Reconstructing the modulation representation proceeds similarly to the spectrogram, except that individual reconstructed stimulus components now correspond to modulation energy at different rates and scales instead of spectral energy at different acoustic frequencies (see Materials and Methods
, Stimulus Reconstruction). We next compared reconstruction accuracy using the nonlinear modulation model to that of the linear spectrogram model (; Figure S3
). In the group data, the nonlinear model yielded significantly higher accuracy compared to the linear model (two-way repeated measures ANOVA; main effect of model type, F
). This included significantly better accuracy for fast temporal modulation rates compared to the linear spectrogram model (4–32 Hz; , red versus blue curves; model type by modulation rate interaction effect, F
<0.01; post hoc pair-wise comparisons, p
, Bonferroni correction).
The improved performance of the modulation model suggested that this representation provided better neural sensitivity to fast modulation rates compared to the linear spectrogram. To further investigate this possibility, we estimated modulation rate tuning curves at individual STG electrode sites (n
195) using linear and nonlinear STRFs, which are based on the spectrogram and modulation representations, respectively (Figure S4
). Consistent with prior recordings from lateral temporal human cortex 
, average envelope-locked responses exhibit prominent tuning to low rates (1–8 Hz) with a gradual loss of sensitivity at higher rates (>8 Hz) (). In contrast, the average modulation-based tuning curves preserve sensitivity to much higher rates approaching 32 Hz ().
Sensitivity to fast modulation rates at single STG electrodes is illustrated for one participant in . In this example (the word “waldo”), the spectrogram envelope (blue curve, top) fluctuates rapidly between the two syllables (“wal” and “do,” ~300 ms). The linear model assumes that neural responses (high gamma power, black curves, left) are envelope-locked and directly track this rapid change. However, robust tracking of such rapid envelope changes was not generally observed, in violation of linear model assumptions. This is illustrated for several individual electrodes in (compare black curves, left, with blue curve, top). In contrast, the modulation representation encodes this fluctuation nonlinearly as an increase in energy at fast rates (>8 Hz, dashed red curves, ~300 ms, bottom two rows). This allows the model to capture energy-based modulation information in the neural response. Modulation energy encoding at these sites is quantified by the corresponding nonlinear rate tuning curves (, right column). These tuning curves show neural sensitivity to a range of temporal modulations with a single peak rate. For illustrative purposes, (left) compares modulation energy at the peak temporal rate (dashed red curves) with the neural responses (black curves) at each individual site. This illustrates the ability of the modulation model to account for a rapid decrease in the spectrogram envelope without a corresponding decrease in the neural response.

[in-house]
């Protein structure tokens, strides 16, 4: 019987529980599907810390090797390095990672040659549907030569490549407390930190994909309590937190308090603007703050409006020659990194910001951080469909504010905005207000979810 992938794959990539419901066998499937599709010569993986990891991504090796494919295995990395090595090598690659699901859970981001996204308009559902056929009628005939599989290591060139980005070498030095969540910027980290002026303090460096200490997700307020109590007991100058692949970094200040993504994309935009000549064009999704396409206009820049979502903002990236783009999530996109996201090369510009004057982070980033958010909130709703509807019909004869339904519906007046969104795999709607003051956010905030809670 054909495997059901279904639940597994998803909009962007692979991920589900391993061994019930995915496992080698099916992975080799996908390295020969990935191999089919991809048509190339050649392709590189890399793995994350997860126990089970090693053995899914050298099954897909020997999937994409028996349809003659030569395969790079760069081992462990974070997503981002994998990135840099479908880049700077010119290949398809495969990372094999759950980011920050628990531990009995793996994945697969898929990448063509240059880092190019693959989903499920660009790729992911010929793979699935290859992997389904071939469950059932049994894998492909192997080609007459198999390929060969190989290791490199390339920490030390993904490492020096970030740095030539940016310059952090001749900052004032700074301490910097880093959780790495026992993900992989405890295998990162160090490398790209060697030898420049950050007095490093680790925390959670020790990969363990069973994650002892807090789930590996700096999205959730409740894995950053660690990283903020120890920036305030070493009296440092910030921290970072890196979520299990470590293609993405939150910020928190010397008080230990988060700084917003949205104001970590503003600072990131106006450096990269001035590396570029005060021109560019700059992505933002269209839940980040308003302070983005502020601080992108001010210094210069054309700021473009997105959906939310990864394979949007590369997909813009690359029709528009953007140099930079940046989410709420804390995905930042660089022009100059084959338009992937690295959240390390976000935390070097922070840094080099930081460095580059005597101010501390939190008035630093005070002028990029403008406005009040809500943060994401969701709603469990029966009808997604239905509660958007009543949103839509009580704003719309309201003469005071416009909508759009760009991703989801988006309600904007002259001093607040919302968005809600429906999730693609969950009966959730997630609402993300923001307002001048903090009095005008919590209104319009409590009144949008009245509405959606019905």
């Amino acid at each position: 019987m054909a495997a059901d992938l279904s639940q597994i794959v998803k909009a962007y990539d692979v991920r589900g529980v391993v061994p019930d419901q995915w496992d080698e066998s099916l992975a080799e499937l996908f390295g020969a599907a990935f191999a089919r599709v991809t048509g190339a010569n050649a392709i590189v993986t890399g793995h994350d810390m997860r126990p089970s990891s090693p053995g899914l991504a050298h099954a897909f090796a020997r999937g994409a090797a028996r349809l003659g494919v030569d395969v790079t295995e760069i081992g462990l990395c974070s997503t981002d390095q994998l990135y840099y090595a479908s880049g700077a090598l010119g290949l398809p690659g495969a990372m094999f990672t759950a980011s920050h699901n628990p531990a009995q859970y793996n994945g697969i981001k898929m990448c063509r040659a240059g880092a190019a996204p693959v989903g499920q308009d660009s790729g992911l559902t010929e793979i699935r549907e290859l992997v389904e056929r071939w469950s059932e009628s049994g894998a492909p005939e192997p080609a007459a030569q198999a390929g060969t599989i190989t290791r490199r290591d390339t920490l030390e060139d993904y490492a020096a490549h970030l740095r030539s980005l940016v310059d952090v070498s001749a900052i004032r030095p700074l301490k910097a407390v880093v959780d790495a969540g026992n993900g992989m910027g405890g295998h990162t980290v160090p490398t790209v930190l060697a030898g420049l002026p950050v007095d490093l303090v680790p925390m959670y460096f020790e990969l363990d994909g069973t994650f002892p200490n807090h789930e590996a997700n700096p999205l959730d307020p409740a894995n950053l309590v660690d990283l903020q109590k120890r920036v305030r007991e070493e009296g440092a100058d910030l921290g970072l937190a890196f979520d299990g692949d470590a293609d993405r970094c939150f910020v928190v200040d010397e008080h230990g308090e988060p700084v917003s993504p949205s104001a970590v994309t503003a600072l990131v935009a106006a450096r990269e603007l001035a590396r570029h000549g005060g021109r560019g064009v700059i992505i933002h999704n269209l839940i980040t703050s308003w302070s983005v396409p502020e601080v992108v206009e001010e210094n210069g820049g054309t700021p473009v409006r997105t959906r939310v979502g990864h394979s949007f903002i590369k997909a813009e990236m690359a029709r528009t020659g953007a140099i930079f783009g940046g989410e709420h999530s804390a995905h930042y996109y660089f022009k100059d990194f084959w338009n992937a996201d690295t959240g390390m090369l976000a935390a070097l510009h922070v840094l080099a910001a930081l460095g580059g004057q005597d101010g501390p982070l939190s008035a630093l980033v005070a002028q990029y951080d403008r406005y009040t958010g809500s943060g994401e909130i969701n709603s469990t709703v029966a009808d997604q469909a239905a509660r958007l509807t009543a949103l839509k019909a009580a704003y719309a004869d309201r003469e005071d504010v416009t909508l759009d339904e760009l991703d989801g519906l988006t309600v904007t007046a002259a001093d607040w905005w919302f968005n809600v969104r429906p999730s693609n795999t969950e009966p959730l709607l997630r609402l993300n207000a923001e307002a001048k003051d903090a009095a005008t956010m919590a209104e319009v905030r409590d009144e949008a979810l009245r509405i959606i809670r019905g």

Example of nonlinear modulation coding and reconstruction.
The effect of sensitivity to fast modulation rates can also be observed when the modulation reconstruction is viewed in the spectrogram domain (, middle, see Material and Methods, Reconstruction Accuracy). The result is that dynamic spectral information (such as the upward frequency sweep at ~400–500 ms, , top) is better resolved compared to the linear spectrogram-based reconstruction (, bottom). These combined results support the idea of an emergent population-level representation of temporal modulation energy in primate auditory cortex